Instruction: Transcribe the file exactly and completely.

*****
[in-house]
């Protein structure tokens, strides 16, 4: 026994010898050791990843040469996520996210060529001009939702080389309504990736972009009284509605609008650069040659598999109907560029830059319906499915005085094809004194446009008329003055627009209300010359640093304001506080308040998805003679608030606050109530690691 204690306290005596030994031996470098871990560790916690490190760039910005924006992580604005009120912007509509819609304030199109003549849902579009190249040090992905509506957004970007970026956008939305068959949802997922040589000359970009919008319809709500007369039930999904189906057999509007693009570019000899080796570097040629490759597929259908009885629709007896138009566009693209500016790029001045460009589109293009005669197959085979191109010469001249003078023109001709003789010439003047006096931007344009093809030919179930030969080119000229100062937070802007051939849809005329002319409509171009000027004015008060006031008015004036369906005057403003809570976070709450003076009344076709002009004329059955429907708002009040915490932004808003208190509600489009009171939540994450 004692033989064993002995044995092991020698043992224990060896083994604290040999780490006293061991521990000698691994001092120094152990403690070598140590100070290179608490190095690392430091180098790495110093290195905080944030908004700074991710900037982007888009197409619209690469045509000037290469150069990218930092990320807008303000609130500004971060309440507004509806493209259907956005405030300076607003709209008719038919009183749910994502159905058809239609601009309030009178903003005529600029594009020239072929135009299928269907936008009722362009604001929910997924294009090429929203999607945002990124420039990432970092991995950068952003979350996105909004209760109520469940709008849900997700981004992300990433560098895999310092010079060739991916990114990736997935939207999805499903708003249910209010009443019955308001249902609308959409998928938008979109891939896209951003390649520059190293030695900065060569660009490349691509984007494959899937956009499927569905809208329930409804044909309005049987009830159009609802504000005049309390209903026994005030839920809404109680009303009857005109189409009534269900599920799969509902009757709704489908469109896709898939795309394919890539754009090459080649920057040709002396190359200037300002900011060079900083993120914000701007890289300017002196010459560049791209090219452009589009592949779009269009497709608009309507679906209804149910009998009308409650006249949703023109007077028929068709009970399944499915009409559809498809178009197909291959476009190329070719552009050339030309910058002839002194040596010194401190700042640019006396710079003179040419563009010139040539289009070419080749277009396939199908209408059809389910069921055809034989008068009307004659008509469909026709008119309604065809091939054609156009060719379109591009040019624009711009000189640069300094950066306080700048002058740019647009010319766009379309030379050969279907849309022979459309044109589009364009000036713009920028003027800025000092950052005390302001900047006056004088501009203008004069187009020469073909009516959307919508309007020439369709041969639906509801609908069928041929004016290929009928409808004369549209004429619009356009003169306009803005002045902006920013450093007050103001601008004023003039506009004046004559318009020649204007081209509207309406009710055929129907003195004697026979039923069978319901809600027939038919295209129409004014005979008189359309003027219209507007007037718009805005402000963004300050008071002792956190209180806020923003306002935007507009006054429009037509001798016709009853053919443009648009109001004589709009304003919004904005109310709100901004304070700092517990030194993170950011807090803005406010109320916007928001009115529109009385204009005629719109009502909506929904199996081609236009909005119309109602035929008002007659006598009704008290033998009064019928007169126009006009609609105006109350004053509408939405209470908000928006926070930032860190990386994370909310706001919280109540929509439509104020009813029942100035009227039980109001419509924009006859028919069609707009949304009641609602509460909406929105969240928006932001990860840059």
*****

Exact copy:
[in-house]
């Protein structure tokens, strides 16, 4: 026994010898050791990843040469996520996210060529001009939702080389309504990736972009009284509605609008650069040659598999109907560029830059319906499915005085094809004194446009008329003055627009209300010359640093304001506080308040998805003679608030606050109530690691 204690306290005596030994031996470098871990560790916690490190760039910005924006992580604005009120912007509509819609304030199109003549849902579009190249040090992905509506957004970007970026956008939305068959949802997922040589000359970009919008319809709500007369039930999904189906057999509007693009570019000899080796570097040629490759597929259908009885629709007896138009566009693209500016790029001045460009589109293009005669197959085979191109010469001249003078023109001709003789010439003047006096931007344009093809030919179930030969080119000229100062937070802007051939849809005329002319409509171009000027004015008060006031008015004036369906005057403003809570976070709450003076009344076709002009004329059955429907708002009040915490932004808003208190509600489009009171939540994450 004692033989064993002995044995092991020698043992224990060896083994604290040999780490006293061991521990000698691994001092120094152990403690070598140590100070290179608490190095690392430091180098790495110093290195905080944030908004700074991710900037982007888009197409619209690469045509000037290469150069990218930092990320807008303000609130500004971060309440507004509806493209259907956005405030300076607003709209008719038919009183749910994502159905058809239609601009309030009178903003005529600029594009020239072929135009299928269907936008009722362009604001929910997924294009090429929203999607945002990124420039990432970092991995950068952003979350996105909004209760109520469940709008849900997700981004992300990433560098895999310092010079060739991916990114990736997935939207999805499903708003249910209010009443019955308001249902609308959409998928938008979109891939896209951003390649520059190293030695900065060569660009490349691509984007494959899937956009499927569905809208329930409804044909309005049987009830159009609802504000005049309390209903026994005030839920809404109680009303009857005109189409009534269900599920799969509902009757709704489908469109896709898939795309394919890539754009090459080649920057040709002396190359200037300002900011060079900083993120914000701007890289300017002196010459560049791209090219452009589009592949779009269009497709608009309507679906209804149910009998009308409650006249949703023109007077028929068709009970399944499915009409559809498809178009197909291959476009190329070719552009050339030309910058002839002194040596010194401190700042640019006396710079003179040419563009010139040539289009070419080749277009396939199908209408059809389910069921055809034989008068009307004659008509469909026709008119309604065809091939054609156009060719379109591009040019624009711009000189640069300094950066306080700048002058740019647009010319766009379309030379050969279907849309022979459309044109589009364009000036713009920028003027800025000092950052005390302001900047006056004088501009203008004069187009020469073909009516959307919508309007020439369709041969639906509801609908069928041929004016290929009928409808004369549209004429619009356009003169306009803005002045902006920013450093007050103001601008004023003039506009004046004559318009020649204007081209509207309406009710055929129907003195004697026979039923069978319901809600027939038919295209129409004014005979008189359309003027219209507007007037718009805005402000963004300050008071002792956190209180806020923003306002935007507009006054429009037509001798016709009853053919443009648009109001004589709009304003919004904005109310709100901004304070700092517990030194993170950011807090803005406010109320916007928001009115529109009385204009005629719109009502909506929904199996081609236009909005119309109602035929008002007659006598009704008290033998009064019928007169126009006009609609105006109350004053509408939405209470908000928006926070930032860190990386994370909310706001919280109540929509439509104020009813029942100035009227039980109001419509924009006859028919069609707009949304009641609602509460909406929105969240928006932001990860840059």